Skin-to-skin contact by fathers and the impact on infant and paternal outcomes: an integrative review2016In: Midwifery, ISSN 0266-6138, E-ISSN 1532-3099, Vol. 40, p. 207-217Article, review/survey (Refereed)
    Abstract [en]

    OBJECTIVE:

    to summarise research evidence on the impact of father-infant skin-to-skin contact on infant and paternal outcomes.

    DESIGN:

    an integrative literature review.

    DATA SOURCES:

    PubMed, ScienceDirect, PsycINFO, and Cumulative Index to Nursing & Allied Health.

    REVIEW METHODS:

    studies included were: (1) published in English between January 1995 to September 2015; (2) primary researches; and (3) focused on fathers providing skin-to-skin contact with their infants and its impact on infant and paternal outcomes. The Joanna Briggs Institute's Critical Appraisal Checklists were used to appraise the scientific rigour of the studies.

    FINDINGS:

    twelve studies (10 quantitative and two qualitative) were included in this review. Father-infant skin-to-skin contact had positive impacts on infants' outcomes, including temperature and pain, bio-physiological markers, behavioural response, as well as paternal outcomes, which include parental role attainment, paternal interaction behaviour, and paternal stress and anxiety.

    CONCLUSIONS:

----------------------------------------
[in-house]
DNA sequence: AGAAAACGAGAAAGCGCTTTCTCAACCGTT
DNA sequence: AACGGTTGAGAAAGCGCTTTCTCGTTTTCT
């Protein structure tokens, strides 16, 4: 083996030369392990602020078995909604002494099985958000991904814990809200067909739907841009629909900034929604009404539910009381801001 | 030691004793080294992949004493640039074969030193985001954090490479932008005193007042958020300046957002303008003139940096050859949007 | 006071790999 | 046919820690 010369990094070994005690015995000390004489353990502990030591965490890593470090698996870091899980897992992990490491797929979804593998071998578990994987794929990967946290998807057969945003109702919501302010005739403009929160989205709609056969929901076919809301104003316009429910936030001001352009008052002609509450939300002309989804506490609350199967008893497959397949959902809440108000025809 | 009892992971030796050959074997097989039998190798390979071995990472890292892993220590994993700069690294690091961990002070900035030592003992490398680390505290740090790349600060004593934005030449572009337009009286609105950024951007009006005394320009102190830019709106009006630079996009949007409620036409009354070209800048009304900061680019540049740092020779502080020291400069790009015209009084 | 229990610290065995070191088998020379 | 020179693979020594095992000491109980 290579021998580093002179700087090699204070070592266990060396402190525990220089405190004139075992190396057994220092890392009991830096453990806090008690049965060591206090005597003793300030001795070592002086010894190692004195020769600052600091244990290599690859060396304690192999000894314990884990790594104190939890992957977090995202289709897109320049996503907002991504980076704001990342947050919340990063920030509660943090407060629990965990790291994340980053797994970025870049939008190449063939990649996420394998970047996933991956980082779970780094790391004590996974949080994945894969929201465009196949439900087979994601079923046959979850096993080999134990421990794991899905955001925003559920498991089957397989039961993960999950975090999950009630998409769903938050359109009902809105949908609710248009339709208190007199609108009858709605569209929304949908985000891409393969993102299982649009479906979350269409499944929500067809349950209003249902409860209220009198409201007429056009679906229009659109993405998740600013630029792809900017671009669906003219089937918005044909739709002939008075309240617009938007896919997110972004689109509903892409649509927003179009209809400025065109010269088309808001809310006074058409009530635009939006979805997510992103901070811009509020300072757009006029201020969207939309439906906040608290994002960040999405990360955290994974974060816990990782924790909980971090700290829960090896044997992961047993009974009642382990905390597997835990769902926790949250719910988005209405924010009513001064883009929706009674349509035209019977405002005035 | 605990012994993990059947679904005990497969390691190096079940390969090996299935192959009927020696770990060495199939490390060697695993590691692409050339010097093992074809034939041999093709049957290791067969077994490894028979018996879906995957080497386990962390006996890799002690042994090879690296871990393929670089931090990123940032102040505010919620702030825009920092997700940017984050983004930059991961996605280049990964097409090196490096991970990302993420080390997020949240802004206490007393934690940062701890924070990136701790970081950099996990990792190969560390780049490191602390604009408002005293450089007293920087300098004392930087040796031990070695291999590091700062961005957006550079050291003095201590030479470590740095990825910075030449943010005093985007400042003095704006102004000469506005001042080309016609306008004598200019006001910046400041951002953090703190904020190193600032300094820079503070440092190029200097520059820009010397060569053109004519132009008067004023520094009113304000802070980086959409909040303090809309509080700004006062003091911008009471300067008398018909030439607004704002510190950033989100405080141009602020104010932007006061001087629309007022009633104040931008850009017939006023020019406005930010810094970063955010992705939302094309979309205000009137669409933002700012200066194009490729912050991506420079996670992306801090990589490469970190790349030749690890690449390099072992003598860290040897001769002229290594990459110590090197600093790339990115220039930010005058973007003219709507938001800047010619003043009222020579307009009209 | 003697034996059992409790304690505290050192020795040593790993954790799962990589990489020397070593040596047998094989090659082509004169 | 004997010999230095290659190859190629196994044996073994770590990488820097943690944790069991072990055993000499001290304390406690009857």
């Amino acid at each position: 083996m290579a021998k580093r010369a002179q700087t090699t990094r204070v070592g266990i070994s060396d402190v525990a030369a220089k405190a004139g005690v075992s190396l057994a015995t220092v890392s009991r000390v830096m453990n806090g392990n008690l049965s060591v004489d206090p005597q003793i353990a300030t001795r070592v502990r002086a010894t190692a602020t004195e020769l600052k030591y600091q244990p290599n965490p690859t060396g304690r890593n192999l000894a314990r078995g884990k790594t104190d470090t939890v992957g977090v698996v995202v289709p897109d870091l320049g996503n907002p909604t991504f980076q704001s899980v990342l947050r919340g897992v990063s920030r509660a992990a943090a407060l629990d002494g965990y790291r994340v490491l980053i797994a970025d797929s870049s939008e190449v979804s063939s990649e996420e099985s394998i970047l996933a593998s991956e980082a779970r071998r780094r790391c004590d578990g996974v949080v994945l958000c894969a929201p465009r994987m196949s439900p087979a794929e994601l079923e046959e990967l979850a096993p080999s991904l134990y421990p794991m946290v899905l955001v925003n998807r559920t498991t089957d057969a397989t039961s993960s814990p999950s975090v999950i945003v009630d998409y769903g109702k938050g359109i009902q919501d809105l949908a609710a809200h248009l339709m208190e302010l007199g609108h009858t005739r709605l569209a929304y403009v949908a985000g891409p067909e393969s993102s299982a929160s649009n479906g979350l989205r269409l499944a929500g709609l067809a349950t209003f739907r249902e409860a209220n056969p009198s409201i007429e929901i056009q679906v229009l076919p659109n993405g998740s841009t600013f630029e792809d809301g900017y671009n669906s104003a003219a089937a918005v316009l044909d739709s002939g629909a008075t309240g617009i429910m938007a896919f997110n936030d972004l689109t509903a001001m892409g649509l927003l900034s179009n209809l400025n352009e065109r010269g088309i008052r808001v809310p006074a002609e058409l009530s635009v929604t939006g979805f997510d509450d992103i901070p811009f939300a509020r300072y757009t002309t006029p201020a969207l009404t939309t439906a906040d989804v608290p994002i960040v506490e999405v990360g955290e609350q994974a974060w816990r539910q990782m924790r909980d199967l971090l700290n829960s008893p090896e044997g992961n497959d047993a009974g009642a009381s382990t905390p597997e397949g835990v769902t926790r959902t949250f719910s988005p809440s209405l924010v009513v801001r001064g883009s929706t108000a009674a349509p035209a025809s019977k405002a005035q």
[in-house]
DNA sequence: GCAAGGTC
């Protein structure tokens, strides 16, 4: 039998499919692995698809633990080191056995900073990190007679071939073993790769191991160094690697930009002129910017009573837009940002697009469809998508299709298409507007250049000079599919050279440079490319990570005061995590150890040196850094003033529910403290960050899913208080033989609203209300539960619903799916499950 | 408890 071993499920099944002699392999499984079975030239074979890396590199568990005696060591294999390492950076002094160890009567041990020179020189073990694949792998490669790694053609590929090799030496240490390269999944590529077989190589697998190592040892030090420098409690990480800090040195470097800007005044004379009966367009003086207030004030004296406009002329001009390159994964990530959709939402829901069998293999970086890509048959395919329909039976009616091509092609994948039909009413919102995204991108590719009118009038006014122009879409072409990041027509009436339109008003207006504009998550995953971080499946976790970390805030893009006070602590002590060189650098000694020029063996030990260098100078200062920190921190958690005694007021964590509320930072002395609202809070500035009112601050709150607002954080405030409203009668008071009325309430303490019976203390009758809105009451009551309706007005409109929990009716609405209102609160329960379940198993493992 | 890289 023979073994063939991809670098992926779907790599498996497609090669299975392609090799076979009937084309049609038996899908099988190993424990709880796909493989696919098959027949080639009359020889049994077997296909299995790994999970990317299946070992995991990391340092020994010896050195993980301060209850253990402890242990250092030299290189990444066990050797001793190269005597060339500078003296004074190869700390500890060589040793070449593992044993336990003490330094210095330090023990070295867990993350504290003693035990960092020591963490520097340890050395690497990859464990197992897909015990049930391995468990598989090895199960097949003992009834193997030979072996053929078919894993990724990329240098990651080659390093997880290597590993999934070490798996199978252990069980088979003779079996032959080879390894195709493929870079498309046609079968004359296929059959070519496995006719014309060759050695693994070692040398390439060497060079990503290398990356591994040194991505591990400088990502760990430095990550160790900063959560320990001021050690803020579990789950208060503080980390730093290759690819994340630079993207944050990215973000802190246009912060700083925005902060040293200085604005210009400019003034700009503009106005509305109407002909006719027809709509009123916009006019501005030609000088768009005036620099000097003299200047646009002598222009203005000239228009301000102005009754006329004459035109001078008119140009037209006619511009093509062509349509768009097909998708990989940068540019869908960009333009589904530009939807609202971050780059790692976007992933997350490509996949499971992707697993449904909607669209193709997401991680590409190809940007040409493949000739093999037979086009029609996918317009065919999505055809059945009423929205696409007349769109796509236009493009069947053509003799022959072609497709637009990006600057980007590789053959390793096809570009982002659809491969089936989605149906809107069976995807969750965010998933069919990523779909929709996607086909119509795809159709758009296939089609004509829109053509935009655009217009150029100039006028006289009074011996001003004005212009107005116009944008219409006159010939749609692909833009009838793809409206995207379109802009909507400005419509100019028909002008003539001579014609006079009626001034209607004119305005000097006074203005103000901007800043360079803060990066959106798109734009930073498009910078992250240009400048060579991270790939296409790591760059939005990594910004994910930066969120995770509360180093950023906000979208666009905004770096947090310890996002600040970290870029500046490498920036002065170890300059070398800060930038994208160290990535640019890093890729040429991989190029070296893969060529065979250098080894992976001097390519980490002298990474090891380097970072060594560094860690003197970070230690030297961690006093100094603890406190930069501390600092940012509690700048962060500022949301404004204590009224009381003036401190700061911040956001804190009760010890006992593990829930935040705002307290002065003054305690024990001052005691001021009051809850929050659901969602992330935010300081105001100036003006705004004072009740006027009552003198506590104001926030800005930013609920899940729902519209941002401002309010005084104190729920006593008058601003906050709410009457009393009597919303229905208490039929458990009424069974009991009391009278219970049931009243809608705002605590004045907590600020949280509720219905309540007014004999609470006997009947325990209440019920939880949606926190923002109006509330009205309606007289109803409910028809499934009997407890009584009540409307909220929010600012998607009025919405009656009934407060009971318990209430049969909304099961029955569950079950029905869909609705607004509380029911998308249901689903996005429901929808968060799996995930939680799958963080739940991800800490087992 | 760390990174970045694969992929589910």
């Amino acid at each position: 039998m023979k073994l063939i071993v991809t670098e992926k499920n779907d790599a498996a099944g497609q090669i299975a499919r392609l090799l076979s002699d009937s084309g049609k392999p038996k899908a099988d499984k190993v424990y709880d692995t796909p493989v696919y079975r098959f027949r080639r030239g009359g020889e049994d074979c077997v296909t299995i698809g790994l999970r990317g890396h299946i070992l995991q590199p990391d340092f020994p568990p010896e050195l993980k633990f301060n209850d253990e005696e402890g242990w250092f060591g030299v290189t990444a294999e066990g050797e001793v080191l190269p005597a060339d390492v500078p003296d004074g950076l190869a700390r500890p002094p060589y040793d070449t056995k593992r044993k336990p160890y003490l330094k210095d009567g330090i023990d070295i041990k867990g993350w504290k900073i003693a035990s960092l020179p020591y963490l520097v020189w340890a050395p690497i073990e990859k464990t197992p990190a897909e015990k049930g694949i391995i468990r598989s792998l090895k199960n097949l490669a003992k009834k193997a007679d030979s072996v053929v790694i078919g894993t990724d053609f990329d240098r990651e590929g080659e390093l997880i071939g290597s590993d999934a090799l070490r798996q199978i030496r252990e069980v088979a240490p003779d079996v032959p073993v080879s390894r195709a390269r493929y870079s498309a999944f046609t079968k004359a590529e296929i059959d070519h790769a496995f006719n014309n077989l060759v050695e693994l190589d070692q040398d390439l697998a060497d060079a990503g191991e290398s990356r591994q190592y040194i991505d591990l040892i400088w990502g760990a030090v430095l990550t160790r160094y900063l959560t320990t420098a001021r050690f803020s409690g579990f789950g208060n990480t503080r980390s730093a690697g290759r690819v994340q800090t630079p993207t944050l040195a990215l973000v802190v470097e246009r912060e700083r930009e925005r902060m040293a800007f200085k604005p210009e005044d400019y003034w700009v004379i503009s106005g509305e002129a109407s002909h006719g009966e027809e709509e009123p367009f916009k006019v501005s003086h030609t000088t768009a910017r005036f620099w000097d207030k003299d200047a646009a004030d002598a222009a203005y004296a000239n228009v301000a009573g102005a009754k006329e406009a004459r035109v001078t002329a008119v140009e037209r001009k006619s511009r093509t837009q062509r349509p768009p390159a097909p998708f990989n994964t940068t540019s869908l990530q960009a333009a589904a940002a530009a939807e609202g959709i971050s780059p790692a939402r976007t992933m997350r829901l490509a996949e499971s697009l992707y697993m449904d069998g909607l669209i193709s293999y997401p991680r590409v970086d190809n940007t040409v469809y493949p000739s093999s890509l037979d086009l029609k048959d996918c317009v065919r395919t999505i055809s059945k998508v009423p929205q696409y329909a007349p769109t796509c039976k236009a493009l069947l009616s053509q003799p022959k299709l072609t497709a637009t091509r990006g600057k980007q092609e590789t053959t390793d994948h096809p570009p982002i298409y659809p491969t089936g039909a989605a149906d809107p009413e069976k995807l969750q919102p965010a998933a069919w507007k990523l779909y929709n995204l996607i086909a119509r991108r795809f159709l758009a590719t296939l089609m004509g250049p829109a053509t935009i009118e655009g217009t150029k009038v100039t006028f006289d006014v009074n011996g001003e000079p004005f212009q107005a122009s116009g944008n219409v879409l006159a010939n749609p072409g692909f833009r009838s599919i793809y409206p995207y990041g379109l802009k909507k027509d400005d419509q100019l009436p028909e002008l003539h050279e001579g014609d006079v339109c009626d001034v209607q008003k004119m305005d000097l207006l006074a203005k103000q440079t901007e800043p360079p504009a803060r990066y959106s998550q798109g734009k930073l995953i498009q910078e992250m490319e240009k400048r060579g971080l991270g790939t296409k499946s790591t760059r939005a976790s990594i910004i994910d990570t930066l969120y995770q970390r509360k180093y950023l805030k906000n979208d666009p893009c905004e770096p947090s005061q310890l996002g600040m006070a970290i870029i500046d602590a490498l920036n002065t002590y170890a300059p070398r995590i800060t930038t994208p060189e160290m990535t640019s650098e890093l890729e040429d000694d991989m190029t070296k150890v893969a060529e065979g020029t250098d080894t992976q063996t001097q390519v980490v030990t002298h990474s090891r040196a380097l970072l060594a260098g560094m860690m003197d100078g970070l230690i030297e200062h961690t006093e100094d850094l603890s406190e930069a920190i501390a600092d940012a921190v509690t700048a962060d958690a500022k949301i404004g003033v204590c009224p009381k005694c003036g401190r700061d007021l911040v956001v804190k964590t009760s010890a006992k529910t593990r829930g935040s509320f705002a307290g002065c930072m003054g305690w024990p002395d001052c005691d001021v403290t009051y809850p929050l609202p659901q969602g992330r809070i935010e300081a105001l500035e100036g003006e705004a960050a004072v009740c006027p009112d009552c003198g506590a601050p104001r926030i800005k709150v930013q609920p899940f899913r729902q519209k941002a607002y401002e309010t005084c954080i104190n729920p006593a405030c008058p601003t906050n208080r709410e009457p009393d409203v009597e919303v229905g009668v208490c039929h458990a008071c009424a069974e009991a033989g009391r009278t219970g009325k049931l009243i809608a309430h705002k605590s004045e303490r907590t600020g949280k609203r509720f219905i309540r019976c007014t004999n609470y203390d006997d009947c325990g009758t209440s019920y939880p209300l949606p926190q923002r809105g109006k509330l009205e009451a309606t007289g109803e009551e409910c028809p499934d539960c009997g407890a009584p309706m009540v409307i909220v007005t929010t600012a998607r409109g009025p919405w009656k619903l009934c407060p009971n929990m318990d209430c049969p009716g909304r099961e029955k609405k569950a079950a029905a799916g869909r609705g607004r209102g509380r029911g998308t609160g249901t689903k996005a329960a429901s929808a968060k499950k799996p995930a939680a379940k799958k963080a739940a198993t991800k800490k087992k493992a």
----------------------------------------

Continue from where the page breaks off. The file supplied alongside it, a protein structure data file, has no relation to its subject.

a father's involvement in providing skin-to-skin contact seems to be feasible and beneficial to both infants and fathers. However, there has been a scarcity of literature that exclusively examines fathers' involvement and perceptions related to skin-to-skin contact in the postpartum period. Future research should examine skin-to-skin contact by fathers and its associated benefits, as well as fathers' perceptions on father-infant SSC among varied populations.

    IMPLICATIONS FOR PRACTICE:

    a father's involvement in providing skin-to-skin contact should be promoted during the postnatal period. Father-infant skin-to-skin contact is a valuable alternative, especially during the unavailability of mothers due to special circumstances, including medical emergencies and caesarean section.

  • 63.
    Shorey, Shefaly
    et al.
    Alice Lee Centre for Nursing Studies, Yong Loo Lin School of Medicine, National University of Singapore, National University Health System, Singapore.
    Ng, Yvonne Peng Mei
    Department of Neonatology, National University Health System, Singapore.
    Danbjørg, Dorthe Boe